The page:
HERMISTON - The dream of a regional university center in Hermiston inched closer to reality with $21 million earmarked for the project in Gov. Ted Kulongoski's proposed 2007-09 budget.

Blue Mountain Community College, Eastern Oregon University and the city of Hermiston got together more than two years ago to brainstorm about how to boost higher learning in Hermiston and outlying areas. The city donated 6.7 acres near BMCC's Hermiston campus and offered to waive planning, building and connection fees to fuel the effort between the two colleges.

Now, the governor has stepped up to the plate by designating $13 million to EOU and $8 million to BMCC in his proposed budget.

BMCC President John Turner said he is pleased by the governor's budget, though it means a major fund-raising push. The dollar amounts are a bit deceiving, Turner said.

"The State will eventually issue capital construction bonds for up to half of that amount and we'll match the rest," Turner said.

The college has already raised $2 million and has another $1 million in earmarked federal funds. EOU also received federal dollars and is working to raise more.

"It will take a couple years to raise the kind of money we're looking at," Turner said.

The city of Hermiston's commitment of land and service will count as matching funds - valued at about $1.5 million.

Hermiston City Manager Ed Brookshier is ecstatic that the project caught the governor's eye.

"What we're doing is very much in tune with the governor's objectives," said Brookshier. "Obviously, we're extremely pleased that we've been included in his budget request."

Kulongoski spokesman Jake Weigler echoed Brookshier.

"This is a real priority for the governor," Weigler said. "As part of the capital budget, it is part of a broader state-wide effort to reinvest in education at all levels."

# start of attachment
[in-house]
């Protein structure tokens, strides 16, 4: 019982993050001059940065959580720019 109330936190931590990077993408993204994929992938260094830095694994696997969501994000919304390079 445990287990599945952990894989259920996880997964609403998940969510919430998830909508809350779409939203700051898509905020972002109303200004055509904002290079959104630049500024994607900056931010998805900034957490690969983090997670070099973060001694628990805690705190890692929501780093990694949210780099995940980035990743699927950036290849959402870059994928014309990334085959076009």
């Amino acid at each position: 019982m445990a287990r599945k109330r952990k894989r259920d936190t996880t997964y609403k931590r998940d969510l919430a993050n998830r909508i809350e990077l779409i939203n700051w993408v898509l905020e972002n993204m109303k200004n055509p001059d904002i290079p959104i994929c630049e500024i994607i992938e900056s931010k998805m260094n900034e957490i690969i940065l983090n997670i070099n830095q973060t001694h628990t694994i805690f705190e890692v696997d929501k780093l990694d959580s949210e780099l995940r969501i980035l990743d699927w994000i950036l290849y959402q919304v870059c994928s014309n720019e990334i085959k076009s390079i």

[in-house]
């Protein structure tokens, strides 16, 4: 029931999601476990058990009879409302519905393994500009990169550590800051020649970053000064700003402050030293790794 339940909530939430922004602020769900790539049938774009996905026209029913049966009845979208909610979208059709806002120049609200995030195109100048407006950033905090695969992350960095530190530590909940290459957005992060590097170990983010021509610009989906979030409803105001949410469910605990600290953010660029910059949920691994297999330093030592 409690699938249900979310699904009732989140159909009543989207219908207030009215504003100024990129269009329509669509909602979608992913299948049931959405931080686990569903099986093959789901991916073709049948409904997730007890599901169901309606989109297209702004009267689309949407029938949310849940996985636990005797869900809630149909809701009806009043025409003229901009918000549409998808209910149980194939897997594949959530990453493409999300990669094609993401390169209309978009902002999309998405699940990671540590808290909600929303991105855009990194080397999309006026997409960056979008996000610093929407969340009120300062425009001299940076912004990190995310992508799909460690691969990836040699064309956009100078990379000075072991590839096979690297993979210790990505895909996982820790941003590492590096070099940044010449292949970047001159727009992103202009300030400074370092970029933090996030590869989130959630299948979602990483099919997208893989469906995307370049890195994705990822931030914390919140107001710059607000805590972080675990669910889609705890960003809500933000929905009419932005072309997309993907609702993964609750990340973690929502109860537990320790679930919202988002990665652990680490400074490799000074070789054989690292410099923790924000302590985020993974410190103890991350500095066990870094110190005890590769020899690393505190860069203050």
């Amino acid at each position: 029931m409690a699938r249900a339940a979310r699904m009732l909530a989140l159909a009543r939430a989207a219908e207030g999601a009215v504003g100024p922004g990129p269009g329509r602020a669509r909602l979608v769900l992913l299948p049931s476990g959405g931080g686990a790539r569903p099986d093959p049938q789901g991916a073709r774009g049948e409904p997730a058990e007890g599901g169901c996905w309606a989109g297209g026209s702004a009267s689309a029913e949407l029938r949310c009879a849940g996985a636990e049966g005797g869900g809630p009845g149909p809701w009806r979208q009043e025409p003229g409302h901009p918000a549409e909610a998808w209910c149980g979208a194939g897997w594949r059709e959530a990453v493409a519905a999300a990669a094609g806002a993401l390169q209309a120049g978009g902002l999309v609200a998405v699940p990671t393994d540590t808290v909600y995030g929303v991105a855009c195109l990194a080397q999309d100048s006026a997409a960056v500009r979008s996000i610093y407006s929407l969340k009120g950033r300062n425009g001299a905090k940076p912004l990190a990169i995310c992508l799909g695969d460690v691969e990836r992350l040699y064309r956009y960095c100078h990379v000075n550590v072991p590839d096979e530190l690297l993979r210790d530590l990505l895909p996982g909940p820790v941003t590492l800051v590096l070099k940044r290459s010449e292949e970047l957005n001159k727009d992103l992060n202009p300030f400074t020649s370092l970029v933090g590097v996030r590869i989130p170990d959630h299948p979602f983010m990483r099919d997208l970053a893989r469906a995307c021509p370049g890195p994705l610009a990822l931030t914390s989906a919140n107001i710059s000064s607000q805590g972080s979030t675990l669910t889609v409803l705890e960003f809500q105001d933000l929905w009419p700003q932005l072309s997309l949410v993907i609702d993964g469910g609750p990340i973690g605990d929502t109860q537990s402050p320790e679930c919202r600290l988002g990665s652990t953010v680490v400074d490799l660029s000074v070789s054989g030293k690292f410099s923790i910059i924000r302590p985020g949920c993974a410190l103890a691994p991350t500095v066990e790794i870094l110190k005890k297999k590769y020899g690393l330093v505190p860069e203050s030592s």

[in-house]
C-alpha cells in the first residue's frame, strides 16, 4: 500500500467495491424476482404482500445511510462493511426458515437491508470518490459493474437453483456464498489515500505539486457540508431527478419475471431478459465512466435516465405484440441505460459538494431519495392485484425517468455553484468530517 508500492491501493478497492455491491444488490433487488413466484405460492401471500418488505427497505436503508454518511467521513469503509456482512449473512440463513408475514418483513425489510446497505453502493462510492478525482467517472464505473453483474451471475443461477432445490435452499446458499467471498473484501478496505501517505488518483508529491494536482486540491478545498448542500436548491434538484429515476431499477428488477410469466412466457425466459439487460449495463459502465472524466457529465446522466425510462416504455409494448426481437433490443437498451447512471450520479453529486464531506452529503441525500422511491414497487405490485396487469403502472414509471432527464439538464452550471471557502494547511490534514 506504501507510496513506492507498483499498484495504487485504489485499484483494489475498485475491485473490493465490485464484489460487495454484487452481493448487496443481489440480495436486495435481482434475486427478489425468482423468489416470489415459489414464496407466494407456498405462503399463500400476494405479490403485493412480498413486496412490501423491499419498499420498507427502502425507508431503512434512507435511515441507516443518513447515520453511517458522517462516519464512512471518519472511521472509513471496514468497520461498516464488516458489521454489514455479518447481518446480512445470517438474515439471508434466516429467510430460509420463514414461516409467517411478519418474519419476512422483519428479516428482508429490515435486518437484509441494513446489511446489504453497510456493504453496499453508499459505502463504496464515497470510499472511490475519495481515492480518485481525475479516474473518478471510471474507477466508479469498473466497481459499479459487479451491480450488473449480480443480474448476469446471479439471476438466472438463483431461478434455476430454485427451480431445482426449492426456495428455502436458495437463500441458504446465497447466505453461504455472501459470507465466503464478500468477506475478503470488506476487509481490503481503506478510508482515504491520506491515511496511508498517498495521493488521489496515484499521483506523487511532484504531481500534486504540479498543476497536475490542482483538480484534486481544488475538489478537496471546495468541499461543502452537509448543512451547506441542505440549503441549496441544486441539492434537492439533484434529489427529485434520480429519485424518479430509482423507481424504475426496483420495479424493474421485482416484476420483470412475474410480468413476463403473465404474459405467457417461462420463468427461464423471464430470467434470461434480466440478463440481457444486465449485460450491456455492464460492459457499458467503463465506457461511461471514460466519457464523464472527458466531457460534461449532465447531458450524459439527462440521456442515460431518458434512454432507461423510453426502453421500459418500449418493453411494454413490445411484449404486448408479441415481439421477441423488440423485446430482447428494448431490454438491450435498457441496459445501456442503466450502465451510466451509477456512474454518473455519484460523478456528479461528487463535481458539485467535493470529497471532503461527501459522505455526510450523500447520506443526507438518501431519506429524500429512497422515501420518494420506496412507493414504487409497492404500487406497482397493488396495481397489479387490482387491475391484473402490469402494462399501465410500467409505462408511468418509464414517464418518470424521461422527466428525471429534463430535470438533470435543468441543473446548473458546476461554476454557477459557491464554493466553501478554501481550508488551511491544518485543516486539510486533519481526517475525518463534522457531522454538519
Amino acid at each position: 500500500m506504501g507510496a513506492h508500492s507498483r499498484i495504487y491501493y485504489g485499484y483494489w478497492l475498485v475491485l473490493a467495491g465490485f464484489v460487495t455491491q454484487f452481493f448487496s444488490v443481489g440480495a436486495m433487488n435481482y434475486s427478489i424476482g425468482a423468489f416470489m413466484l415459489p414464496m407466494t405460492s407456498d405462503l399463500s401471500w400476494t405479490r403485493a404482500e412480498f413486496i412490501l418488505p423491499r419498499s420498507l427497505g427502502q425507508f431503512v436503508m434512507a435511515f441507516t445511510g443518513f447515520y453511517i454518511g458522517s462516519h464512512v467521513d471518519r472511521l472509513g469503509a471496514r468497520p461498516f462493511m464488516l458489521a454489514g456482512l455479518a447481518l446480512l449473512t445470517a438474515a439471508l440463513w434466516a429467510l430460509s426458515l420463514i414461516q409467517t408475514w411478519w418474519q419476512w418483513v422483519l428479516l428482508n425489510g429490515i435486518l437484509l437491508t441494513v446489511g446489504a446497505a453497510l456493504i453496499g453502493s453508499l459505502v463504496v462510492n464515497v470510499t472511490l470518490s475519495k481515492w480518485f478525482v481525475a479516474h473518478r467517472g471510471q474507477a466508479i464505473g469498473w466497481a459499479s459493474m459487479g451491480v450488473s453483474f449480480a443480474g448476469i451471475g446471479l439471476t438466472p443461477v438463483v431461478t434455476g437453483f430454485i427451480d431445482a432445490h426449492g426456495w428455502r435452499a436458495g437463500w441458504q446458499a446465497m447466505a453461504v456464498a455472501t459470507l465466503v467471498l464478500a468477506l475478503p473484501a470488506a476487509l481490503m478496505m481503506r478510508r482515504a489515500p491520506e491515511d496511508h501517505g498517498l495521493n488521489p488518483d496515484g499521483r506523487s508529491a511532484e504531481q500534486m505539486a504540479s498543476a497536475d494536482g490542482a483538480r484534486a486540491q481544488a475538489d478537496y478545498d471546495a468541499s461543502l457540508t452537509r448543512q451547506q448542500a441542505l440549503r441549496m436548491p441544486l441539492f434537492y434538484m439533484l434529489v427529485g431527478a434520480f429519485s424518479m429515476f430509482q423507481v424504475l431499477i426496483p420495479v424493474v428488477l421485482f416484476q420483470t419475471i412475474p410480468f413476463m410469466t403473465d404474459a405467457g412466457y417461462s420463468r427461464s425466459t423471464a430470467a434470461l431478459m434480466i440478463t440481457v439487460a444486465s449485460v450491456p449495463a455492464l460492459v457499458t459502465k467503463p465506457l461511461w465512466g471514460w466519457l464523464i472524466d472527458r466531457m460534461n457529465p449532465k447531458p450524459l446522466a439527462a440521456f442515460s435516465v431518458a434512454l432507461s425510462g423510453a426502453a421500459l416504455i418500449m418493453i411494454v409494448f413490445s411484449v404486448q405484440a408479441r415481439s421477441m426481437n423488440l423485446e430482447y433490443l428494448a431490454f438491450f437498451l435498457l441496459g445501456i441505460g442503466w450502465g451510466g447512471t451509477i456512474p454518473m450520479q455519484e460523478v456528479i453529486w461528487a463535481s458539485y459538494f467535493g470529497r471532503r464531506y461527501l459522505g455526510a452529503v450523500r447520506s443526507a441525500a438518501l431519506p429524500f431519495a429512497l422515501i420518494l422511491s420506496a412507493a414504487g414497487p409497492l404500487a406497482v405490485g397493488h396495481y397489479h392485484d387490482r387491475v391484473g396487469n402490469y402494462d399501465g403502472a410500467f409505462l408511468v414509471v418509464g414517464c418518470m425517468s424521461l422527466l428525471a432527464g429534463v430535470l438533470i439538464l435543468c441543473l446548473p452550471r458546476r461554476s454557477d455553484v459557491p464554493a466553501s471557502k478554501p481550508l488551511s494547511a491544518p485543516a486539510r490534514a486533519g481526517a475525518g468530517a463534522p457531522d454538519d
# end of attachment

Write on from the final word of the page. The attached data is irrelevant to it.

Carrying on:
He said Kulongoski noticed the stakeholders' collaborative efforts in finding a way to bring higher education to more people.

And that is the crux of the project, said Darce Driskel, who serves on the work group. Driskel, superintendent of the Hermiston School District said the presence of a university center would increase the number of area graduates who attend college.

"Over 80 percent of Hermiston High School students say they'll attend college," Driskel said. Only about 50 percent actually go.

The impediments are high cost and distance, he said. He expects the number of college-bound students to shoot up if the center becomes reality.

Jerr Pratton, project consultant, put together a Sears & Roebuck catalogue-sized report that looked into whether the area needed such a facility. He dove into employment office data, talked to business and community leaders and delved into reams of state reports.

"All the signals I received and data I collected pointed to a need in the area for college classes in the area," Pratton said.

Though BMCC already has a campus in Hermiston, it has no laboratory space and is weak in science offerings. Science labs often take place at Hermiston High School.

EOU would like to capture education and business students who go over the river to attend Columbia Basin College to obtain their master's degrees.

A Portland architectural firm, SLX Architects, will soon complete concept sketches of the campus. The drawings will go into an informational brochure that will soon be available, Brookshier said.

Pratton said the end is nowhere in sight, but he is pleased with the pace.

"In the words of Robert Frost, we have miles to go before we sleep," said Pratton, "but we have gotten over some major speed bumps."

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